Youthful Andris Nelsons Debuts at Tanglewood
A Varied Antonín Dvořák Program Entranced on a Summer Night
By: Susan Hall - 07/12/2014
Boston's new music director conducts at Tanglewood.
Nelsons encourages the independent tempi of the dazzling soloist, Anne-Sophie Mutter.
Boston Symphony Orchestra
Conducted by Andris Nelsons
Anne-Sophie Mutter, Violin
The Noonday Witch, Symphonic poem Opus 108
Violin Concerto in A Minor, Opus 53
Symphony No. 8 in G, Opus 88
July 11, 2014
Photographs by Hilary Scott courtesy of the Boston Symphony
Tanglewood welcomes the new music director of the Boston Symphony with an all-Dvořák program. While the program seems tame to some observers, going deep into one composer is an approach, which can be arresting for the conductor, the orchestra and the audience.
Wittingly or not, Nelson’s is a champion of Noonday Witch, a symphonic poem that he performed with the New York Philharmonic two winters ago. It is one of five tone poems Dvořák wrote toward the end of his life. They are not often played in this country, for no good reason. The Karel Erben folk tale is dark, and uncharacteristically, Dvořák plunges into grim and often scary places. Nelsons and the orchestra captured the abrupt mood changes and suspense. From child’s play to a mother’s concern, to the arrival of a real witch and the final sad denouement we are constantly surprised. If you are expecting your usual Dvořák, he quickly becomes unfamiliar and edgy.
Members of the orchestra speak with enthusiasm about Nelsons' phrasing. The overarching line remains. In a lawncast interview, one cellist, when asked about his new conductor, remarked on the detailed phrasing as well as the enthusiasm and passion with which Nelsons approaches music.
Anne-Sophie Mutter’s rendition of the Dvořák Violin Concerto was thrilling, although she was placed somewhat deep into the orchestra and could not be heard as clearly as one would have wished. A world-class talent, her pyrotechnics are dazzling. Nelsons, who followed her lead, gave her space. As Mutter took exciting risks with tempo and meter, his orchestral support, particularly in the second movement and rhythmic energy in the finale liberated a daring, often dashing performance.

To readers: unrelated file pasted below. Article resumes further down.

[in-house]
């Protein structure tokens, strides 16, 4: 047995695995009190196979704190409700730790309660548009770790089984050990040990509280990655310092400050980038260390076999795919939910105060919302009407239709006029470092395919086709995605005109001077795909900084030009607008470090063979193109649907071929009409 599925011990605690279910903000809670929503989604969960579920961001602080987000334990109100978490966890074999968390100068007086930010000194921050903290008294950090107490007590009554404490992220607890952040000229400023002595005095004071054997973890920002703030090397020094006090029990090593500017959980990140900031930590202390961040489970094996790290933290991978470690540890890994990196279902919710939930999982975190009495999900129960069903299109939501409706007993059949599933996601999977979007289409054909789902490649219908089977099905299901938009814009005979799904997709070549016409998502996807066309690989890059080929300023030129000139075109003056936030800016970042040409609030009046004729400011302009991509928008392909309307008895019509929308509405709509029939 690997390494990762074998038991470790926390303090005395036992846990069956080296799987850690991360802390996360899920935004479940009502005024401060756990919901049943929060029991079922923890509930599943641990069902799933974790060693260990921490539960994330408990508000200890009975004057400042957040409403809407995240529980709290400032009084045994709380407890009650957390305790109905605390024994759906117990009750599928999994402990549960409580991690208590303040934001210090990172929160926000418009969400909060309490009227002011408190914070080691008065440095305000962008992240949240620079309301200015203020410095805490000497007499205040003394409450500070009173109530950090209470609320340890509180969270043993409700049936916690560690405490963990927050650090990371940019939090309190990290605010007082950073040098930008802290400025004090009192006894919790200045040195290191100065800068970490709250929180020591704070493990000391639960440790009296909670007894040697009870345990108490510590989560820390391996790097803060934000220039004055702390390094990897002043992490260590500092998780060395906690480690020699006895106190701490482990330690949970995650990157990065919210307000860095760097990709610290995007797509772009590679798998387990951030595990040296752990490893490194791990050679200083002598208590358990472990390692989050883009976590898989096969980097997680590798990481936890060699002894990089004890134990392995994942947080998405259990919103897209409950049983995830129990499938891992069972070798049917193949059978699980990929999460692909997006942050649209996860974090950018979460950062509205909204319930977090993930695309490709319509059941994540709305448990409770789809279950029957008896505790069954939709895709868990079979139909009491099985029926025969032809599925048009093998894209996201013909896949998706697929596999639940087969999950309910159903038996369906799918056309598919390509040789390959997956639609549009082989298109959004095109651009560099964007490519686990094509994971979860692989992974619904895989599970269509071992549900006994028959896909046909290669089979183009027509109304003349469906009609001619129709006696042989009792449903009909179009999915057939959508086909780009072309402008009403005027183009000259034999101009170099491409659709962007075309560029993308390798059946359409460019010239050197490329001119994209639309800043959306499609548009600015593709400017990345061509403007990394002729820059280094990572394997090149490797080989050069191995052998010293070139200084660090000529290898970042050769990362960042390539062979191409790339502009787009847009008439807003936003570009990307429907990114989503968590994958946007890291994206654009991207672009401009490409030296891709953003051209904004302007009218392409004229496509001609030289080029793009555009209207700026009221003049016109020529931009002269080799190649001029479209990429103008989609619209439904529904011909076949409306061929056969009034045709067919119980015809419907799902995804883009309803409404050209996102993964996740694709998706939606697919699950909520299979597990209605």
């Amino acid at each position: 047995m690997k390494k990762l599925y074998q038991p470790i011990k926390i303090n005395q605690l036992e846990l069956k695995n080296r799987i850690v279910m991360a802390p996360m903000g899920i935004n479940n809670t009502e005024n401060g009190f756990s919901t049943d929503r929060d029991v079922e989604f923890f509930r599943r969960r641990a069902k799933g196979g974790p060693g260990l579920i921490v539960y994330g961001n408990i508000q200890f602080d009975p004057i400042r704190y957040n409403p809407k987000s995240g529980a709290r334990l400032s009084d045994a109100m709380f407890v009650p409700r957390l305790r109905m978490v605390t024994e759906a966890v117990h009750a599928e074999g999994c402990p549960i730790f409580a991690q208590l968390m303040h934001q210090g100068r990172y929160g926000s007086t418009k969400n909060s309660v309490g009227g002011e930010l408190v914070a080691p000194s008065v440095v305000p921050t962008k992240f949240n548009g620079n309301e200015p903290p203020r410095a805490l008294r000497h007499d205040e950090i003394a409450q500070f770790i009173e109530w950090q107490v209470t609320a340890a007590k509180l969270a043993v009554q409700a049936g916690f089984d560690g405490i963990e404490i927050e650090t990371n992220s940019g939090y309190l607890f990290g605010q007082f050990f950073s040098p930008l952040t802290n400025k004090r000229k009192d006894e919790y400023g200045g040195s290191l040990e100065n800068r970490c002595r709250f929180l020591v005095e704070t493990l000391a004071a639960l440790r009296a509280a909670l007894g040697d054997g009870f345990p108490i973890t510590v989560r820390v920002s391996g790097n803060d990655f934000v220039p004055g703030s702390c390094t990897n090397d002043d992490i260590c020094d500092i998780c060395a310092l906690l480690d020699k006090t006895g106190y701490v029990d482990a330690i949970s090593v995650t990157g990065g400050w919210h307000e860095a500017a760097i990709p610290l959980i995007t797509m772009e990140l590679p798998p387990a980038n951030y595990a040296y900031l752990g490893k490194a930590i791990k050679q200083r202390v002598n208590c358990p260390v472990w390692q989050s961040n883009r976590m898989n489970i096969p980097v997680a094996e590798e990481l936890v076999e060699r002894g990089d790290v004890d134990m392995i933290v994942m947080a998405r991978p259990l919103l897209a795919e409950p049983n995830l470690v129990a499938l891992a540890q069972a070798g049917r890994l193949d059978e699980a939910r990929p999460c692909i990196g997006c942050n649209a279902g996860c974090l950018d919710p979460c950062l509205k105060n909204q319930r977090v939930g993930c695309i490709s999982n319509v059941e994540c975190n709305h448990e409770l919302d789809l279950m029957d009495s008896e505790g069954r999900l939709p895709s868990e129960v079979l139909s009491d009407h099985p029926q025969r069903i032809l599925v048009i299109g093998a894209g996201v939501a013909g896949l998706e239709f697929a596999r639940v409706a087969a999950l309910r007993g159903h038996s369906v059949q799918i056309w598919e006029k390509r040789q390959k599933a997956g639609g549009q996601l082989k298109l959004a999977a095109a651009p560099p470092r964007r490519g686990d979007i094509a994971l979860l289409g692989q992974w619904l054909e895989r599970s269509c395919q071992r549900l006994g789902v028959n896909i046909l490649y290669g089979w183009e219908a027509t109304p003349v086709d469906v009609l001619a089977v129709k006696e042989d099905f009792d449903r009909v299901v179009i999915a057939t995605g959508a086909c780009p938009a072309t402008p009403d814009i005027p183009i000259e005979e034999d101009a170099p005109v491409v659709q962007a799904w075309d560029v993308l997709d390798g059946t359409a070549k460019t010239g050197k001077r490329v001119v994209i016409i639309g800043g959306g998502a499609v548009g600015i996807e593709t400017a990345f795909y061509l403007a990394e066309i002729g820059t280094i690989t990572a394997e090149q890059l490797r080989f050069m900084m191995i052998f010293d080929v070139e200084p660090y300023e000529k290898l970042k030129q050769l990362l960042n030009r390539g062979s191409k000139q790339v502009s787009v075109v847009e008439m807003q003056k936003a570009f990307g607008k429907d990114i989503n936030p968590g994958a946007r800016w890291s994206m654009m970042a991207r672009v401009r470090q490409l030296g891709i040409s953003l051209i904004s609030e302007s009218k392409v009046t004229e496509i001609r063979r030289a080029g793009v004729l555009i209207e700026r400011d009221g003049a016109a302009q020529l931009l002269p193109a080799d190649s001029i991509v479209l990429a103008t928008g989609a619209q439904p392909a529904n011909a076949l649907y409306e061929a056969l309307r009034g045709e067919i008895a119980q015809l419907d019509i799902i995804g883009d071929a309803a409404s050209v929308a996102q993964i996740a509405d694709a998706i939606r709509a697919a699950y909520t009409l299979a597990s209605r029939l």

The Dvořák 8th Symphony showed us another side of the composer. It is rich in a blend of folk and romantic detail. Here Nelsons’ mastery of both texture and color was most apparent. Swells were unusually sumptuous. The young maestro appreciates tonal changes with his sweeping movements and also gentle gestures. He often invites an instrument to join in by holding out an open hand.
Speaking with Nelsons after the Saturday morning rehearsal, he seemed eager to dig in to making music live in Lenox and Boston as he takes on the task of making classic symphonic music relevant to today’s audience. This is particularly difficult in the US where children are not as exposed to the classical form as they are in Europe.
With a thoroughly musical young conductor and a first rate orchestra, it might be worth the gambles required. A stab at opening up on Friday was a webcast to a section of the lawn audience. I heard the symphonic poem and the violin concerto seated near the shed holding an iPad. I was reminded of the terrace seating at Symphony Center in Chicago. These are now my absolutely favorite seats and I can convert a young person who I bring here. You are on stage, facing the conductor and look down at the percussion instruments.
Watching the conductor work from a position where you can see and hear the impact of his motions, is thrilling and intimate. Your eye naturally gravitates to a solo instrument or section. The cameras used for the lawncast were not able to achieve this. If you have a soloist standing (or seated) near the conductor you often have a rear view. This was true of the Mutter performance, which was more effectively projected on the large screen. In time, I am sure the lawncasts will take advantage of the camera’s selections with the progression of the music in mind.
Sound for the lawncast was a real problem. For the second part of the program I moved inside to hear a dramatic and compelling performance of the Symphony No. 8, which combined some of the (imagined) story telling of Noonday Witch and the technical bravura of the Violin concerto. The brass and cellos shone.
The shed was about half full and the lawn sparsely populated. Nelsons bravely says: "Tanglewood is one of the greatest festivals. It's like a toy for adults. There are a lot of opportunities around, a lot of temptations and things you can possibly imagine doing there. What I also experience is that the possibilities are so huge that I'm going to enjoy many years together, exploring more and more. We can experiment with the great instrument that the Boston Symphony is."
Alex Ross’ recent article in the New Yorker on Iván Fischer and music in Budapest suggests some of the possibilities for drawing in a new audience: Impromptu midnight concerts in which the program is chosen from suggestions people drop into a hat. Is Boston ready for such innovations?